The new guidelines will be applicable to commercial messages or advertisements published on or after June 14, 2021
Following the draft guidelines for influencer advertising on digital media issued in February by the Advertising Standards Council of India (ASCI), the advertising body on Thursday unveiled the final guidelines. The guidelines make it mandatory for influencers to label the promotional content they post and will be applicable to commercial messages or advertisements published on or after June 14, 2021. “As digital media consumption becomes the norm, the distinction between content and promotional advertisements becomes critical. The marketing landscape is transforming, and influencer marketing has become mainstream. Therefore, consumers have a right to know what content has been paid for by brands and the guidelines intend to bring this transparency to influencer marketing,” ASCI said in a statement.
According to the guidelines, all advertisements published by social media influencers or their representatives, on such influencers’ accounts must carry a disclosure label that clearly identifies it as an advertisement. For industry experts, the ASCI guidelines will impact the influencer marketing space in a positive way. “The guidelines mean that there is a recognition for the entire industry. Bringing the industry under these guidelines in terms of transparency and accountability will bring in more credibility in what an influencer says,” Ambika Sharma, founder and managing director, Pulp Strategy, said, adding that a lot of self moderation will have to happen. It puts responsibility on everyone in the ecosystem right from brands, influencers to agencies to follow these guidelines.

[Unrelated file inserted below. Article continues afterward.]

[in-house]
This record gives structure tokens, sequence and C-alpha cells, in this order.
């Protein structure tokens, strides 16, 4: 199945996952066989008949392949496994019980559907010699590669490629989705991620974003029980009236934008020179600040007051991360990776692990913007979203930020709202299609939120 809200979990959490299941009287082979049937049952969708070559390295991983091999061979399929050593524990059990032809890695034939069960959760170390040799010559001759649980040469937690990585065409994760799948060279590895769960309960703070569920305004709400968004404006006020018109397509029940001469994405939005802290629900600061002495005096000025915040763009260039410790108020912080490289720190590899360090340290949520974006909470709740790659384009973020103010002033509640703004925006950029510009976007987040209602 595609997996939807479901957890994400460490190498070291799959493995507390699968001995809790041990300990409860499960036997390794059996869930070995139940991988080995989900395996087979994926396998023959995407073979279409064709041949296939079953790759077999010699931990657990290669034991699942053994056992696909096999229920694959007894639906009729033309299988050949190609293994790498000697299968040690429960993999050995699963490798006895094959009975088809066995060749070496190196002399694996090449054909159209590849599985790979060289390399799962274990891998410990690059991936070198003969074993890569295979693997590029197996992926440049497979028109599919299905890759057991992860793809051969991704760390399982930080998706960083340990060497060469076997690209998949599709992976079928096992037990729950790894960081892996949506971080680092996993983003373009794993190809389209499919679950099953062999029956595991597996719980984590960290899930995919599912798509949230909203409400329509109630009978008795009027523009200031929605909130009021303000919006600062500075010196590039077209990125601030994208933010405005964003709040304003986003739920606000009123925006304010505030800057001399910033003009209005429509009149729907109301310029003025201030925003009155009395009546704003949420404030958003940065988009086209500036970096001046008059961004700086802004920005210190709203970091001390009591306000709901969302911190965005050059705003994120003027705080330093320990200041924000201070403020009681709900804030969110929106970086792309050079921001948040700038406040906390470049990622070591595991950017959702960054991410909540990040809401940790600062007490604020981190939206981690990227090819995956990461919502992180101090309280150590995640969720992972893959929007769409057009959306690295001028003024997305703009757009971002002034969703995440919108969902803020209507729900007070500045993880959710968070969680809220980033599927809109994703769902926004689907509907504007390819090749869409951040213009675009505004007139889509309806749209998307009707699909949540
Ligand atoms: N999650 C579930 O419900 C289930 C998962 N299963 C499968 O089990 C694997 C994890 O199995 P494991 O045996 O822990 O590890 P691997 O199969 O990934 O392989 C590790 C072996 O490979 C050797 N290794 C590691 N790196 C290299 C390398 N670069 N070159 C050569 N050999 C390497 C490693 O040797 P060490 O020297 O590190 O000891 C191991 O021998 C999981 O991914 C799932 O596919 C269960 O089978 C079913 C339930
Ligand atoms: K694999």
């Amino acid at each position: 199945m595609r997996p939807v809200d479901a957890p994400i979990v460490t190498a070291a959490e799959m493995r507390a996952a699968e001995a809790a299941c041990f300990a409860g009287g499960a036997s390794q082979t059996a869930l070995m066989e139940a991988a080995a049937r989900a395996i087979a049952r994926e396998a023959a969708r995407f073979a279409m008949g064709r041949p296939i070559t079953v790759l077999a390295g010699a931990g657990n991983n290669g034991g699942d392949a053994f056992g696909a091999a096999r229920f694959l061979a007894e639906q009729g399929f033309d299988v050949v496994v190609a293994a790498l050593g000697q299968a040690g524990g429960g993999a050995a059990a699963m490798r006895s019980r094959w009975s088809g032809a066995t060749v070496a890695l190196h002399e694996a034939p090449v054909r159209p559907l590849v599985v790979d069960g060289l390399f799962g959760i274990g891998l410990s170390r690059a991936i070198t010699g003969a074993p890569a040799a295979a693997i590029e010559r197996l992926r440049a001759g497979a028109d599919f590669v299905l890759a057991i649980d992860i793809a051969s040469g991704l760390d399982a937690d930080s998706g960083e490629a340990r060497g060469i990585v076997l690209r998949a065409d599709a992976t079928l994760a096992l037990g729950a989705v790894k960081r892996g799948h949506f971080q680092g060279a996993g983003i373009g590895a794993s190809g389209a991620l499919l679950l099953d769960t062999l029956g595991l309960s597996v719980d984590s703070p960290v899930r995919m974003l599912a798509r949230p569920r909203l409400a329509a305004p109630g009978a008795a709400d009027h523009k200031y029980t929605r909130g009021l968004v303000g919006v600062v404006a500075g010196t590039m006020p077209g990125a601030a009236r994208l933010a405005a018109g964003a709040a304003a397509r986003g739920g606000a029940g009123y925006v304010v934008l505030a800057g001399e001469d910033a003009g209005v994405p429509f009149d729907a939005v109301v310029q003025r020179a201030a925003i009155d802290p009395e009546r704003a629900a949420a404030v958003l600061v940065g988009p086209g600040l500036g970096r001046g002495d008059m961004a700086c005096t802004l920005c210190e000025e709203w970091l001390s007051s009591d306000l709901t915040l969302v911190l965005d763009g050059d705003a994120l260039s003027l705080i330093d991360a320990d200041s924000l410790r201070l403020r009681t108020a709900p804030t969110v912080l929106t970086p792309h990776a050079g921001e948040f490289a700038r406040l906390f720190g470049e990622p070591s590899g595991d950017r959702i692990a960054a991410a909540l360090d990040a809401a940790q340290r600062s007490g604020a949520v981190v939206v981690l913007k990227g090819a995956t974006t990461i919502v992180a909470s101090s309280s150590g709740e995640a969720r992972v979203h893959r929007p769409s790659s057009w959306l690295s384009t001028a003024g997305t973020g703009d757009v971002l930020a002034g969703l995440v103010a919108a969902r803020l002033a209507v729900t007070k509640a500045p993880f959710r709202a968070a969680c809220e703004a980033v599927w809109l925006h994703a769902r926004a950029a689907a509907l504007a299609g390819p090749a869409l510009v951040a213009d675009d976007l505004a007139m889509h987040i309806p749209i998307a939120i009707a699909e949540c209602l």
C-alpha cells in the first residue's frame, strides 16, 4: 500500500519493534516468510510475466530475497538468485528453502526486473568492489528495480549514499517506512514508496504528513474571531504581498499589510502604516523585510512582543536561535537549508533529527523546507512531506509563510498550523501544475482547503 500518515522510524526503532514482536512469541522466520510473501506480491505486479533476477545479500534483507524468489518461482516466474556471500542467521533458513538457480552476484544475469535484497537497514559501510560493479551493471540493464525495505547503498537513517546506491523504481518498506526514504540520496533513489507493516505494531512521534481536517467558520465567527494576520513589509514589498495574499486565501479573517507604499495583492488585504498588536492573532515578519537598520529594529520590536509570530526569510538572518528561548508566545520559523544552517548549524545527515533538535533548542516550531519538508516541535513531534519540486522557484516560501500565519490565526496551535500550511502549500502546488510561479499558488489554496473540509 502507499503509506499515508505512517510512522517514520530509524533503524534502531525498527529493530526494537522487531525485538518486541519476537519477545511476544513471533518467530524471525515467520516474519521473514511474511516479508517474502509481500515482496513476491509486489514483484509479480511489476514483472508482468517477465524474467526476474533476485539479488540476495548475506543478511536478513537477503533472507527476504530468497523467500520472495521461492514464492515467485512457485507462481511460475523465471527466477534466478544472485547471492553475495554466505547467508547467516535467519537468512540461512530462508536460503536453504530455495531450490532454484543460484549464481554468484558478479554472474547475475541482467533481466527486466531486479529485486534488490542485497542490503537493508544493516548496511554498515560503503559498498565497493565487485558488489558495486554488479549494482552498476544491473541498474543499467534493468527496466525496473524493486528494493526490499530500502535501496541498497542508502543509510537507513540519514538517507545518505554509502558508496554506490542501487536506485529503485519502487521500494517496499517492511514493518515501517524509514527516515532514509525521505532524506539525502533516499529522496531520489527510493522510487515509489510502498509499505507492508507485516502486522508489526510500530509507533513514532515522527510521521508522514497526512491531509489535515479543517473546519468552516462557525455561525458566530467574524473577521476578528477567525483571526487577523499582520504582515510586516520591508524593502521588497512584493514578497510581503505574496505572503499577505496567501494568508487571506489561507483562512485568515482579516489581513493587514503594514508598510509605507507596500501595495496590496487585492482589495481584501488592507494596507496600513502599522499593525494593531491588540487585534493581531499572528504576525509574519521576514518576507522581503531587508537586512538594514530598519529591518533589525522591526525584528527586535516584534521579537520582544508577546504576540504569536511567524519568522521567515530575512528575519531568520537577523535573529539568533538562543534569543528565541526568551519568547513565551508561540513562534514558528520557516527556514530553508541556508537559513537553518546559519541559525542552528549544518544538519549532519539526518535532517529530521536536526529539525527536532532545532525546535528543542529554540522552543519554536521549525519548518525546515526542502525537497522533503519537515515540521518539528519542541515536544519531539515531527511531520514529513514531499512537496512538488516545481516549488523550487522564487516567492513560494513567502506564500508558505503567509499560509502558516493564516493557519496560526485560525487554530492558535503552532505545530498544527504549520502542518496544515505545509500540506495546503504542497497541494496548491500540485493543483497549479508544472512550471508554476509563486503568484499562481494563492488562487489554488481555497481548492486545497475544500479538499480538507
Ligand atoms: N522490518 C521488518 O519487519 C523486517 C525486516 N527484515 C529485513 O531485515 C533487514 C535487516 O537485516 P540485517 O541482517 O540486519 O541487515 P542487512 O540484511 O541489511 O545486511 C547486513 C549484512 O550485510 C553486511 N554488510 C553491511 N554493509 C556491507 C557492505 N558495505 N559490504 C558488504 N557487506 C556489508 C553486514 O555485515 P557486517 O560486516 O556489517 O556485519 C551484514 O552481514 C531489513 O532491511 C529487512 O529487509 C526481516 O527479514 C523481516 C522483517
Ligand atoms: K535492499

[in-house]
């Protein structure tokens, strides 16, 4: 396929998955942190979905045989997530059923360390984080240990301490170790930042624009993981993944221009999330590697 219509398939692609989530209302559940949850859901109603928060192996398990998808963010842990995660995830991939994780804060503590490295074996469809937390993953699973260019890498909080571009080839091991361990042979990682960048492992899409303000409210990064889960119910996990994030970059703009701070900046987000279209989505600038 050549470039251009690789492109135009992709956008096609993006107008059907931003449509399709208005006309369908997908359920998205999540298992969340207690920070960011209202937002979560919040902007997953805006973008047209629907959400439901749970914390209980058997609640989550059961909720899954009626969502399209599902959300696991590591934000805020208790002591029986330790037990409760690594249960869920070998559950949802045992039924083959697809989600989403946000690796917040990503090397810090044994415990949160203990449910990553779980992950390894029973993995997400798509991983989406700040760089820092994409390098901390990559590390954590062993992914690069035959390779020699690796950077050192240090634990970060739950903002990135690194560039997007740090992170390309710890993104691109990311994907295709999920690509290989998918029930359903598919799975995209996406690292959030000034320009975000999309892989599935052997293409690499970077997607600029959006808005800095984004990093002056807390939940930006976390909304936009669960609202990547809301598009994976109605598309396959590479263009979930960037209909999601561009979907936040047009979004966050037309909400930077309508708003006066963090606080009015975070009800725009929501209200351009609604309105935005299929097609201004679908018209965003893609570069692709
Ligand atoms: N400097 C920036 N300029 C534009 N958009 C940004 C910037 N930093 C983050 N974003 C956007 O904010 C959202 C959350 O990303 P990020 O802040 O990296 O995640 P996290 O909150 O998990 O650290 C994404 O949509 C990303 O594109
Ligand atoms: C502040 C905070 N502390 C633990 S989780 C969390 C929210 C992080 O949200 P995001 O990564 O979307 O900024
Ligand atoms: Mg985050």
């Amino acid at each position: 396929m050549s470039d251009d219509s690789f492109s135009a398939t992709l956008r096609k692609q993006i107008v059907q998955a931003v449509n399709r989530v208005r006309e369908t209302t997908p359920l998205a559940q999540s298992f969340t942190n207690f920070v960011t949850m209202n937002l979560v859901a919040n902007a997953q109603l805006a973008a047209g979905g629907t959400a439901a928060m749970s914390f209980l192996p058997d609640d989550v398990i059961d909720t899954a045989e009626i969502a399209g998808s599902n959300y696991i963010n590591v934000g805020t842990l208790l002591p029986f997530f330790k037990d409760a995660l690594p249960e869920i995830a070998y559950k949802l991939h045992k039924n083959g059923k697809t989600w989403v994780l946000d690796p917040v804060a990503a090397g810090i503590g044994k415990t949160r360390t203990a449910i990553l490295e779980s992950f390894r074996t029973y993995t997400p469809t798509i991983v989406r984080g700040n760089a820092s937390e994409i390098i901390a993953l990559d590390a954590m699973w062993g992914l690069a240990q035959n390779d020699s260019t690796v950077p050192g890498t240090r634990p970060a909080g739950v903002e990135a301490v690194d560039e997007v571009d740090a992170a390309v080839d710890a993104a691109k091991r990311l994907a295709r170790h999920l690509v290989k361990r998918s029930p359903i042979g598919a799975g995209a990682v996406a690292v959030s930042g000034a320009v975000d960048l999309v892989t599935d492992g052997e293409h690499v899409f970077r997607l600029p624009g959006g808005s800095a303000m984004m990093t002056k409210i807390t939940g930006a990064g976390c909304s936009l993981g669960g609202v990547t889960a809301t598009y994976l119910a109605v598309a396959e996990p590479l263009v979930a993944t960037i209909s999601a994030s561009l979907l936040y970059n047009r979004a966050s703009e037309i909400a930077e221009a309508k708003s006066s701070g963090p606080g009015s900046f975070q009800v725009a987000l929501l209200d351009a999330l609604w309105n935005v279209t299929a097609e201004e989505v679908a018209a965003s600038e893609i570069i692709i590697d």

Furthermore, a disclosure is required if there is any material connection between the advertiser and the influencer, where material connection isn’t limited to monetary compensation. Material connection could include but is not limited to benefits and incentives, such as monetary or other compensation, free products with or without any conditions attached including those received unsolicited, discounts, gifts, contest and sweepstakes entries, trips or hotel stays, media barters, coverage, awards or any family or employment relationship, among others. According to Ambi Parameswaran, founder, Brand-Building.com, getting a sample pack of a certain product versus getting a certain amount for promoting the same product cannot be grouped together. “Moreover, as many global companies have certain corporate governance rules which allow for acceptance or giving gifts worth some amount of money. Similarly, putting a cap in terms of value or amount, for instance gifts above these amounts would be considered sponsored, should be considered by the industry,” he added.
When asked if these guidelines will impact the creative freedom of influencers, experts said that the creative freedom depends on the conversation between the brand/agency and the creator. “Adding a disclosure tag for paid partnership will not change that in any way. The influencers may initially see a dip in viewership on paid content, although I believe if their brand integrations are subtle and organic enough, their audiences would not have a problem in supporting the branded content videos,” Viraj Sheth, co-founder and CEO at Monk Entertainment, stated.
The ASCI guidelines also state that disclosure by the influencer must be upfront and prominent so that it is not missed by an average consumer. Further, if the advertisement is only a picture or video post without accompanying text (such as Instagram stories or Snapchat), the disclosure label needs to be superimposed over the picture/video and it should be ensured that the average consumer is able to see it clearly. For Dolly Singh, a digital influencer, the digital marketing space is growing rapidly and so are its participants. “This is the right time to have a codified system of disclosure. I fully support this move by ASCI because it will result in viewers having even greater trust in influencers like me,” she added.